• Comprehensive IT systems for integrated, streamlined, and safe care
  • Evidence-based care to ensure the best care is delivered every time
  • Optimized resource utilization to reduce waste
  • Integrated care delivered in the setting most appropriate for the patient’s needs
  • Patient–clinician collaboration on care plans
  • Targeted resources for the sickest patients
  • Safeguards to reduce injury and infection
  • Internal transparency on performance, outcomes, and cost

To demonstrate the potential of each of the ten checklist items, A CEO Checklist for High-Value Health Care includes supporting case material describing the experiences of authoring institutions already working to implement these strategies, including:

  • Cincinnati Children’s Hospital Medical Center: Smoothing patient flow through the ICU has avoided $100 million in capital costs and reduced delays due to bed availability.
     
  • Cleveland Clinic: Internal transparency on quality spurred a 40% reduction in central line-associated blood stream infections (CLABSI) in the ICU, with $30,000 saved per avoided infection.
     
  • Denver Health: Lean improvement activities have reduced observed-to-expected hospital mortality and saved $158 million since 2006.
     
  • Geisinger Health System: The ProvenHealth Navigator medical home model decreased admissions and readmissions by 20% and reduced the total cost of care by 7%.
     
  • Hospital Corporation of America: Evidence-based perinatal services have reduced newborn complications helping HCA save $68 million annually and set new national benchmark levels for the industry.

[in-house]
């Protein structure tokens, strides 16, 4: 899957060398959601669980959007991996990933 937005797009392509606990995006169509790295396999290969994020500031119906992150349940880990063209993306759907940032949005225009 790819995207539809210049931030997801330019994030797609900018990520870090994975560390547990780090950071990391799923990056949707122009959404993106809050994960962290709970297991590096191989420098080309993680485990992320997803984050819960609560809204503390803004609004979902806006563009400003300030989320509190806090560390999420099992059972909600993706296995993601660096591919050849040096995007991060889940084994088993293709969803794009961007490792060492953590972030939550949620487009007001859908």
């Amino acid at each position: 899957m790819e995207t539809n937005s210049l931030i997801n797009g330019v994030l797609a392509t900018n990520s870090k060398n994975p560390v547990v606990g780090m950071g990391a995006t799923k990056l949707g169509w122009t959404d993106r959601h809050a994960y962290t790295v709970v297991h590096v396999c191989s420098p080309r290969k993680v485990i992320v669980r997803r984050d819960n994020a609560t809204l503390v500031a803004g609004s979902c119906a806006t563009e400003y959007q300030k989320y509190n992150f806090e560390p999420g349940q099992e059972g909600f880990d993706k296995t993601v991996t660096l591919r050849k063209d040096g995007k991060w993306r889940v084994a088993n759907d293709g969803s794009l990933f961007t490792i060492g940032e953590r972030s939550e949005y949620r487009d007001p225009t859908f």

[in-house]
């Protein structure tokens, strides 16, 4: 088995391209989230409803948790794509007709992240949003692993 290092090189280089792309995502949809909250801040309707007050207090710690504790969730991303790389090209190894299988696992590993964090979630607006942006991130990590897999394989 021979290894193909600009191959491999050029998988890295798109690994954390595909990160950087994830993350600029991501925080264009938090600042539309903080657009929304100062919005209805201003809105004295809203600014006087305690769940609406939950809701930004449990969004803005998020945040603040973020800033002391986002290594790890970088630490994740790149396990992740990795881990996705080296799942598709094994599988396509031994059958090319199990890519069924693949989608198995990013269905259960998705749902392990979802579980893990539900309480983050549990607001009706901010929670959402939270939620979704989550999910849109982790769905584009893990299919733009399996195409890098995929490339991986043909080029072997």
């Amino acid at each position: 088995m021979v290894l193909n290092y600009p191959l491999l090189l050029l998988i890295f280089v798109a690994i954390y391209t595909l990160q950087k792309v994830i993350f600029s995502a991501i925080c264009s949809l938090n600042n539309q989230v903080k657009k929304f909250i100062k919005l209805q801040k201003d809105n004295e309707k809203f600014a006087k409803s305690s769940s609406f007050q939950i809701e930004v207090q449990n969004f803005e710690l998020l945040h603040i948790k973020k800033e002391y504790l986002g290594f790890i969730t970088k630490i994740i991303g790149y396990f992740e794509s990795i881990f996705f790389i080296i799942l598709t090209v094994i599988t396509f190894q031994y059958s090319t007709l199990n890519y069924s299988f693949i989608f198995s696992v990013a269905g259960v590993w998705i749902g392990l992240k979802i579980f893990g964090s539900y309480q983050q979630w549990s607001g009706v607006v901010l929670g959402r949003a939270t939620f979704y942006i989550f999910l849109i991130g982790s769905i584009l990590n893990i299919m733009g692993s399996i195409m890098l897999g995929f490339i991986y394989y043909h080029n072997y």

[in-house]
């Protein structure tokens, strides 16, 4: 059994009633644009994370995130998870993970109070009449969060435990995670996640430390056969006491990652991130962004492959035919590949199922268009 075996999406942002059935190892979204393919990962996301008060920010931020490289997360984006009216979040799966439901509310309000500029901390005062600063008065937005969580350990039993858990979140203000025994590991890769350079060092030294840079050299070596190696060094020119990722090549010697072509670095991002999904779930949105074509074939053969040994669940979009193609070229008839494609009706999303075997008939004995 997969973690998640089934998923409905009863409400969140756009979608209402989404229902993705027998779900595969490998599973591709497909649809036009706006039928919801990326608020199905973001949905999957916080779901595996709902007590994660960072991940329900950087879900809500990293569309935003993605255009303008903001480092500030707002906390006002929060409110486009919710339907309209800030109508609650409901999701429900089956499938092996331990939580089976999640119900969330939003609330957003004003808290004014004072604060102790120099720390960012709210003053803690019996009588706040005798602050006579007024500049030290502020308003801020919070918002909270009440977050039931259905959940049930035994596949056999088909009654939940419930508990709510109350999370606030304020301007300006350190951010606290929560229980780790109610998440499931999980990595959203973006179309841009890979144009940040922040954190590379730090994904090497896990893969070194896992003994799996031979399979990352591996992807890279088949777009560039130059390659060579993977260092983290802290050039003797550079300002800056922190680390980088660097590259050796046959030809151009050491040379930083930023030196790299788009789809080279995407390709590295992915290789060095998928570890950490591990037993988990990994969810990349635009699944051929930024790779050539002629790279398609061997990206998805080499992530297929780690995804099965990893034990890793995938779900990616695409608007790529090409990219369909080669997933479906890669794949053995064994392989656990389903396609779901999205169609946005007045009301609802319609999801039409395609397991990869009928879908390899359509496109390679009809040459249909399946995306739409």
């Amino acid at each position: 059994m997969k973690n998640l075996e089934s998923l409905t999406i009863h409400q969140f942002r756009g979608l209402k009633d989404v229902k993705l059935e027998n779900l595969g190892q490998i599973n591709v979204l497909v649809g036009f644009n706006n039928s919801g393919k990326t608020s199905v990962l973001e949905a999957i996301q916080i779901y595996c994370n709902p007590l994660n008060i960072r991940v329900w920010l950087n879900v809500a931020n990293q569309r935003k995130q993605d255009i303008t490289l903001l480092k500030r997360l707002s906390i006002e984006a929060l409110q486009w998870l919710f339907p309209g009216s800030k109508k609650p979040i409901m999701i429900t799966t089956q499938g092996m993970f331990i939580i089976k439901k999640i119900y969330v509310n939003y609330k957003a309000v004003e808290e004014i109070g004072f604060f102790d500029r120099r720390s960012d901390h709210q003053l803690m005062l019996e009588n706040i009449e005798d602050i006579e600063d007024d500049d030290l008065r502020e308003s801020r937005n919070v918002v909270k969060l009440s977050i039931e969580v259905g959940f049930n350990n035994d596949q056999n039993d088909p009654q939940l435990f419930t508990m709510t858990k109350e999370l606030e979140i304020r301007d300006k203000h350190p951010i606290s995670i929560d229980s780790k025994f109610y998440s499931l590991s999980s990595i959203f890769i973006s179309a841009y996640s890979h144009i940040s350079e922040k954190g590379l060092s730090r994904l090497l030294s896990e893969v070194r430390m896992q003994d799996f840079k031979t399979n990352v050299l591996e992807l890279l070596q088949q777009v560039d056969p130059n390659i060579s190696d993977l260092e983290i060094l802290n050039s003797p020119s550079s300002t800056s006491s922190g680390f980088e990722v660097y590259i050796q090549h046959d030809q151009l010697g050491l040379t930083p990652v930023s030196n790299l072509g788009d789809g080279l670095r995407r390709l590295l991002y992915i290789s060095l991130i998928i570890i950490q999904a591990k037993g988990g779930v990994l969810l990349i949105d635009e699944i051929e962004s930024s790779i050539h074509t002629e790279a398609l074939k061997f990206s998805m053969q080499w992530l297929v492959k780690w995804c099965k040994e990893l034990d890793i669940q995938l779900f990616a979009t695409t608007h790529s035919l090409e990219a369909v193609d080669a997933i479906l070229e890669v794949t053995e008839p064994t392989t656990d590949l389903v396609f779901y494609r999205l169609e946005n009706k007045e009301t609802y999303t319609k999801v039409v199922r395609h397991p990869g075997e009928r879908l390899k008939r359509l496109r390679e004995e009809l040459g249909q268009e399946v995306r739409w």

• Intermountain Healthcare: Evidence protocols for elective labor reduced inappropriate induction from 28% to less than 2%, saving $50 million dollars.
     
  • Kaiser Permanente: Early intervention protocols for community-acquired sepsis reduced mortality by roughly 60%.
     
  • Partners HealthCare: A home-monitoring program for heart failure patients reduced readmissions by roughly half, and has saved more than $10 million ($8,000 per patient).
     
  • ThedaCare: Patient-centered, team-based care at ThedaCare’s Collaborative Care Units has reduced the length of stay by 10 to 15 percent, improved patient satisfaction by 30 percent, reduced errors, and reduced the indirect and direct cost of care by 25%.
     
  • Veterans Health Administration: A system-wide prevention initiative for Methicillin-resistant Staphylococcus aureus (MRSA) has saved lives by reducing ICU infection rates by 62% nationwide.